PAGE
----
Others have suggested that the word “creature” in Mark 16:15 may include babies. However, this word is limited by the context in which it appears. The Greek word for “creation” (ktisis) is used to designate the act of creation or the creative actions in progress. It also refers to the product of creation (see Vine, 1966, 1:254,255). In its general usage, this word includes not only babies, but also the totality of what was created, i.e., animals and plants, as well as everything inanimate. Fortunately, the context helps us to understand that baptism should be performed on “every creature” who is able to be taught the Gospel and believe it (Mark 16:15-16). This automatically excludes animals, plants, and inanimate things—as well as babies and little children who cannot yet understand or believe the Gospel.

In Matthew 28:19, Jesus told the apostles to “[g]o therefore and make disciples of all nations” (emp. added). A disciple is a person who learns at the feet of another. This certainly cannot include infants. In verse 20, Jesus told His apostles to teach the new disciples to “observe all things” that He commanded. The disciples were not only to learn, but also to observe or practice what they had learned. The truth is obvious: the Gospel was preached to, heard, and believed by people who were able to understand, believe, and obey.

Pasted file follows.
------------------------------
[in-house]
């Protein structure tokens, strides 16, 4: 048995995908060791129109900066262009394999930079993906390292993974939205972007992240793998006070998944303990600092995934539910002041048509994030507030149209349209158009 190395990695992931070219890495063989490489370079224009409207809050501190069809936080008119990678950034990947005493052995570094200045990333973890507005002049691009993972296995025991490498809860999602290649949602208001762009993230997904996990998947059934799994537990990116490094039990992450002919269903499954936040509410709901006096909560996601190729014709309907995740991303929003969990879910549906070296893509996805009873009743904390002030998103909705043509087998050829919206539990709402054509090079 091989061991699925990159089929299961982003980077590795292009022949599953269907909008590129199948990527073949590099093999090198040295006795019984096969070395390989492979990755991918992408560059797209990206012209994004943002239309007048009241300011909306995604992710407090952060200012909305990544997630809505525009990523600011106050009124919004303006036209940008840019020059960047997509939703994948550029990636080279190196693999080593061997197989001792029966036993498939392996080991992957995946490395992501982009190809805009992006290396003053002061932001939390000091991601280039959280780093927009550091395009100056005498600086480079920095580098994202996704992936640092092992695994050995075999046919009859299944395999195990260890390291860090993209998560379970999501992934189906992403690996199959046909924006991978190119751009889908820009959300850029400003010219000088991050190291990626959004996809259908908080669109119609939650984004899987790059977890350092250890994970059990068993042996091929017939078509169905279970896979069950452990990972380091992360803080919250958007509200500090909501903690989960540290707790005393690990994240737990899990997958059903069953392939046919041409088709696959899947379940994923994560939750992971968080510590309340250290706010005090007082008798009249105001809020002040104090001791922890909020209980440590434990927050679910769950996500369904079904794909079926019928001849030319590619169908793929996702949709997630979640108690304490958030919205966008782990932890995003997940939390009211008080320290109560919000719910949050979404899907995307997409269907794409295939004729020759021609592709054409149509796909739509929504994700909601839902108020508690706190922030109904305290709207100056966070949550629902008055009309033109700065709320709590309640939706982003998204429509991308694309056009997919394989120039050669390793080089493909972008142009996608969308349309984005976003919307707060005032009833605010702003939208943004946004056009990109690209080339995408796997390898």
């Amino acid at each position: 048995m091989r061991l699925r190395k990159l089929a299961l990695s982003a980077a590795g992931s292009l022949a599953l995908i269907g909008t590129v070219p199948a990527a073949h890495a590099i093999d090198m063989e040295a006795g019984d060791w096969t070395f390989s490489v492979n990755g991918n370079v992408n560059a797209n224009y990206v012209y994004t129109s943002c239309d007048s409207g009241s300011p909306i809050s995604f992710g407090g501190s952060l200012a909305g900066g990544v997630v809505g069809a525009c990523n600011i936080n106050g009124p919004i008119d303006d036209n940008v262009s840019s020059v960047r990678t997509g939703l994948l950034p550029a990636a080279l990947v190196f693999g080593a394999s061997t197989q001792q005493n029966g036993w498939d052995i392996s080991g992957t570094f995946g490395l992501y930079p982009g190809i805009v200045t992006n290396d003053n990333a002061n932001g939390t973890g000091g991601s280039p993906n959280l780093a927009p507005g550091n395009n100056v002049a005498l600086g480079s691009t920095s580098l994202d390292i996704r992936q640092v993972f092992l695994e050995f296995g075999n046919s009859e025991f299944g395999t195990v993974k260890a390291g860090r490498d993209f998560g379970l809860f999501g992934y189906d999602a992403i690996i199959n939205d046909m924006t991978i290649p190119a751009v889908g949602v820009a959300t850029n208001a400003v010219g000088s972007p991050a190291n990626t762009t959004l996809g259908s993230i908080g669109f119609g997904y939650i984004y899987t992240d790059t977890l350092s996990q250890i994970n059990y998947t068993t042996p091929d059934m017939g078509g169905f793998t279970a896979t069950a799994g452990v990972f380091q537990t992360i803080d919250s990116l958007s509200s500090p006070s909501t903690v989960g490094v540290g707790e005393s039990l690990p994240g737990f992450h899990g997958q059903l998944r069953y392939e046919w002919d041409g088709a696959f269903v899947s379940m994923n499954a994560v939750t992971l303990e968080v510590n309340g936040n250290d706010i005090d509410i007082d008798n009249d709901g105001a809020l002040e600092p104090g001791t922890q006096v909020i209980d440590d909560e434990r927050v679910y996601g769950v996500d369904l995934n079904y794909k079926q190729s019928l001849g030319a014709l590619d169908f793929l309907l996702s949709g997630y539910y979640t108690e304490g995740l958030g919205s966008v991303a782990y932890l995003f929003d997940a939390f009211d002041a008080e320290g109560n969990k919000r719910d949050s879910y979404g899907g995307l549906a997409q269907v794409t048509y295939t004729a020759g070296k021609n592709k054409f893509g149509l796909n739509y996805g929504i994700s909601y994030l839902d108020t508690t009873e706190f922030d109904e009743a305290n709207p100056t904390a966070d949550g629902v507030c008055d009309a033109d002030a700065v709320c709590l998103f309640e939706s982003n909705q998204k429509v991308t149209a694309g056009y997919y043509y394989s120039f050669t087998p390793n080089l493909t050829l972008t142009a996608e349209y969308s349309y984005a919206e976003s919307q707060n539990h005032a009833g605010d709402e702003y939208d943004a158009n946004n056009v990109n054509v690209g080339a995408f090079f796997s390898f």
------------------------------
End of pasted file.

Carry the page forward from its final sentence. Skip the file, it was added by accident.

But, what about the biblical accounts of entire families being baptized? Is it possible that babies were members of those families, and that they were also baptized? The Catholic Catechism explores this “possibility” and states:

There is explicit testimony to this practice from the second century on, and it is quite possible that, from the beginning of the apostolic preaching, when whole “households” received baptism, infants may also have been baptized (1994, 1252, emp. added).